The top-down process of plant siting has been a defining quality of the industry. In a workshop readout from the National Academies, Todd Allen from the University of Michigan asked experts in the field for examples “in which the community was actually empowered to proactively decide what energy technologies it wanted to support.” There were no responses. Hierarchical decision-making has been the status quo in nuclear energy for too long, which is bad for all parties. Take the example of Shoreham, New York, where a nuclear power plant was fully constructed and set to begin operation. The host county, adjacent communities, and a number of environmental groups had little confidence in the plant’s safety,  protested, and entered into conflict with the project developers. During heavily publicized protests, more than 15,000 people rallied against the plant’s operation. The plant never went online and is just one example in which communities won their challenges to new nuclear developments. Developers abandoned other reactor projects, such as Surry 3 and 4 in Virginia and Marble Hill 1 and 2 in Indiana, partially due to community pushback. 

As calls for new nuclear plants grow in response to climate concerns, the industry has two options: repeat past missteps and risk community pushback, or pave the way for a more equitable and engaged approach to siting by developing mutually beneficial relationships with host communities. No nuclear projects will go forward without strong community support, and project developers are going to need to dedicate meaningful resources to stakeholder engagement. Luckily, the industry has started to move toward adopting more just processes of community empowerment by seeking meaningful relationships with and early input from communities before selecting project locations. In siting of nuclear waste repository sites, a similar approach is referred to as consent-based siting. While consent will look different for every community and stakeholder, consent implies that the choice of a new energy project allows locals to determine whether they want to host these types of plants.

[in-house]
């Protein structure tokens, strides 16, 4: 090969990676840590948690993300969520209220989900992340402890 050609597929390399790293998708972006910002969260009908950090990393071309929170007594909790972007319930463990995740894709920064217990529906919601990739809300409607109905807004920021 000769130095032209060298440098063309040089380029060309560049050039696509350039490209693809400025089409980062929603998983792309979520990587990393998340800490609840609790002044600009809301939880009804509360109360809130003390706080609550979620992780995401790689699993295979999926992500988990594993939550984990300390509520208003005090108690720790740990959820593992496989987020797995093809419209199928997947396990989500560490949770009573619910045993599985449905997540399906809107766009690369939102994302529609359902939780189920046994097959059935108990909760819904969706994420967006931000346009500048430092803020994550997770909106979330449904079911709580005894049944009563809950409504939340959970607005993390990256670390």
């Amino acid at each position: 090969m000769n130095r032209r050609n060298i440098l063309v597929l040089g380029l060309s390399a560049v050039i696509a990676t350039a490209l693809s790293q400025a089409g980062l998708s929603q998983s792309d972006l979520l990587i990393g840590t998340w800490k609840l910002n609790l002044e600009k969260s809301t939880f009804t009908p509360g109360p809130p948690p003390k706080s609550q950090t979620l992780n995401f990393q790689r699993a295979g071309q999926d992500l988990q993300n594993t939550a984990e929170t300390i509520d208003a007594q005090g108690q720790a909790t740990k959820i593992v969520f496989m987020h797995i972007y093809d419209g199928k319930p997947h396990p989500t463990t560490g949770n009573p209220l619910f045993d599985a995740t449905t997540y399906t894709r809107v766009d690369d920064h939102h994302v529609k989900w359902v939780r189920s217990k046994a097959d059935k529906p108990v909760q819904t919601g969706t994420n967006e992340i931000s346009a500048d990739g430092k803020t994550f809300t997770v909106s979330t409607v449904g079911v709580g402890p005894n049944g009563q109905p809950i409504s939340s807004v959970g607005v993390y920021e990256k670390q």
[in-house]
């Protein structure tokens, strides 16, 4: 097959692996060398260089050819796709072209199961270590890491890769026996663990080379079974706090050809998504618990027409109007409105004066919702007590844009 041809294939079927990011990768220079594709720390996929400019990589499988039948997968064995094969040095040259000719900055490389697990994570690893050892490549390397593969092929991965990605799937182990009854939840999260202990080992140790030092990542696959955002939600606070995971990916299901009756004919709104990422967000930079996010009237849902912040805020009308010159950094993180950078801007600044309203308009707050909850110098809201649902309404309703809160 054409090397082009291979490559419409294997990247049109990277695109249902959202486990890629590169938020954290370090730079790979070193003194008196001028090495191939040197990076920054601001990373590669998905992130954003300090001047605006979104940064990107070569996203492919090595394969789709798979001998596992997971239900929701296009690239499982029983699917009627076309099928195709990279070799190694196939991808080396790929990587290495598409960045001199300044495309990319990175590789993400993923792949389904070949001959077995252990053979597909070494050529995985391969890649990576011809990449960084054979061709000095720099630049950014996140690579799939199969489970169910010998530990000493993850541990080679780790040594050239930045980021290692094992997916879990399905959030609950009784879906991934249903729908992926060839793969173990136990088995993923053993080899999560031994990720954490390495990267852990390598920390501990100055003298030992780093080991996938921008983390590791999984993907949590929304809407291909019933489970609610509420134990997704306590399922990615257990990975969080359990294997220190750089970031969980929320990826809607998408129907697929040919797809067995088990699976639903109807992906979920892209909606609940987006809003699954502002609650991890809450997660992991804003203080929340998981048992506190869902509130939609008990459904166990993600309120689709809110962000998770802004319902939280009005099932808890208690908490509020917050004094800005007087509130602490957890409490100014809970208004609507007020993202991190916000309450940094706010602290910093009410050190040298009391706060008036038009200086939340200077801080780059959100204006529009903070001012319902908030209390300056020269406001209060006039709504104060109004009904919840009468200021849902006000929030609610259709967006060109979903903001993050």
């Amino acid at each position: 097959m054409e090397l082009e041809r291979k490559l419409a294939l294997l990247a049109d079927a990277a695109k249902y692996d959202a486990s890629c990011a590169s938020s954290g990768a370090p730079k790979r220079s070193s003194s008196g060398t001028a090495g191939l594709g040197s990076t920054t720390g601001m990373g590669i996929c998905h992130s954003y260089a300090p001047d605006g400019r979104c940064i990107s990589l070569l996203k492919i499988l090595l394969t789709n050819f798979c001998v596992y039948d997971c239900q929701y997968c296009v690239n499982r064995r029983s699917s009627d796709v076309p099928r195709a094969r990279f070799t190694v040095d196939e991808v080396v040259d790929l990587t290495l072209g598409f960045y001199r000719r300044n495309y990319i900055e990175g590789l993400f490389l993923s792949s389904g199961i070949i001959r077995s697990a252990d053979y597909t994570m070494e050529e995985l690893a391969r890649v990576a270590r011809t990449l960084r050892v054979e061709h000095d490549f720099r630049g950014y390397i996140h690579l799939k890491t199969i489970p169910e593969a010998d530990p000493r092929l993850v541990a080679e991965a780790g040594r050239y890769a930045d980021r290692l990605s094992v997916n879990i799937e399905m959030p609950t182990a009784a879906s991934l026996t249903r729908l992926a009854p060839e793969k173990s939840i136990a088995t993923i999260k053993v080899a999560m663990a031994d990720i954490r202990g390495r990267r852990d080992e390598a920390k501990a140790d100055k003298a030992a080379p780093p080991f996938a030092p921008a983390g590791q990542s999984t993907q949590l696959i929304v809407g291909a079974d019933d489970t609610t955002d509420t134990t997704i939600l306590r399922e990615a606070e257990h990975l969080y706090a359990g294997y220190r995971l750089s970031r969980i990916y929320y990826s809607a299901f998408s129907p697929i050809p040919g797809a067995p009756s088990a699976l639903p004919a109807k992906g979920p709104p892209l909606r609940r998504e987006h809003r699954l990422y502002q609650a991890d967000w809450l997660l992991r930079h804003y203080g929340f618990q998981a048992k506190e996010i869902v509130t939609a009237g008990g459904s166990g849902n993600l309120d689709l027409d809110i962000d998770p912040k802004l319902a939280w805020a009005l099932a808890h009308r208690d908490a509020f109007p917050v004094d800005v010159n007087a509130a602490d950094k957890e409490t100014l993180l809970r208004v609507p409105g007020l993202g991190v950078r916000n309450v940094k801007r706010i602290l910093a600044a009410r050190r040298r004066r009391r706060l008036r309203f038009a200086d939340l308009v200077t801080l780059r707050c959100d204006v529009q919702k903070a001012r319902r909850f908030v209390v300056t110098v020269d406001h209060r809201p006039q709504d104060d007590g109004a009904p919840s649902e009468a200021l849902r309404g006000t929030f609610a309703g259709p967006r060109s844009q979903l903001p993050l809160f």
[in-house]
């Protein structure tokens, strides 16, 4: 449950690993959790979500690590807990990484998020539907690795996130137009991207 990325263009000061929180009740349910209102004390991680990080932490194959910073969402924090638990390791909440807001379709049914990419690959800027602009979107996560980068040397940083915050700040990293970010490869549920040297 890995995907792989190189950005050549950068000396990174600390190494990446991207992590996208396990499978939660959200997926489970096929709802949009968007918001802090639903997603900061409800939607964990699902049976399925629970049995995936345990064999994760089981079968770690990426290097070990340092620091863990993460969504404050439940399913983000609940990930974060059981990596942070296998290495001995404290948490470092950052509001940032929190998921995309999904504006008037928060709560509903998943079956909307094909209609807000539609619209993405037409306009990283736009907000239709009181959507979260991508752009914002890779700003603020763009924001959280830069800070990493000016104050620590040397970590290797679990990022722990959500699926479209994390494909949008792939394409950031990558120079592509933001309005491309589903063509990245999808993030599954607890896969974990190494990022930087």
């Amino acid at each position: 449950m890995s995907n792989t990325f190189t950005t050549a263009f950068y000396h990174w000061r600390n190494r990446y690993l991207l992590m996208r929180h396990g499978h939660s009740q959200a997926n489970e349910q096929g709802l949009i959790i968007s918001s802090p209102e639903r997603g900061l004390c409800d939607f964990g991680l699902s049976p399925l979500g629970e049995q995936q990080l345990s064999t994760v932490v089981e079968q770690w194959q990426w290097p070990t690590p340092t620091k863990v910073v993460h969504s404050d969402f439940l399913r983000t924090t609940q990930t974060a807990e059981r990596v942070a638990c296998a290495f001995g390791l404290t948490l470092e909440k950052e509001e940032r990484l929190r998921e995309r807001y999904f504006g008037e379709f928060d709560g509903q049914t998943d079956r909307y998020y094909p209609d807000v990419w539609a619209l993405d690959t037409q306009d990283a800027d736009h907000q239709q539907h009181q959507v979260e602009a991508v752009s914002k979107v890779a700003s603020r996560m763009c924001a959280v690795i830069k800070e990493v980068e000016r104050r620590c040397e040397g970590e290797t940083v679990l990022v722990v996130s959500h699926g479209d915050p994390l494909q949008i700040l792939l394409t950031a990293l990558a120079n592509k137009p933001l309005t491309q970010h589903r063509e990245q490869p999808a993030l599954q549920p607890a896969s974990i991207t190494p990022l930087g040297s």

Successful local engagement will also often require project partners to make commitments to a community. For instance, a nuclear energy project could fund a local remediation program for legacy contamination to benefit the host community. It will be critical to consider local contexts and work with area residents to mobilize their knowledge while still recognizing imbalances in power and expertise. 

By practicing just siting, the industry can work to regain public trust and support. Consent-based siting can help communities struggling in the clean energy transition: In some cases, nuclear developers are siting projects in areas traditionally reliant on fossil fuels for their energy and economies. In particular, retiring coal plants are an opportunity to repower and support interested host communities with infrastructure that has similar technical requirements and needs a capable workforce. One of the first demonstrations of advanced nuclear technologies is taking place in a community heavily dependent on coal. TerraPower’s Natrium reactor demonstration is set for construction in Kemmerer, Wyoming, near a retiring coal plant. The project is expected to support thousands of construction jobs and hundreds of permanent, high-paying jobs in a community that previously relied on coal. 

The industry will only succeed at the speed of trust. By emphasizing community engagement, consultation, and consent, the nuclear industry could become a collaborative environment of clean power for all.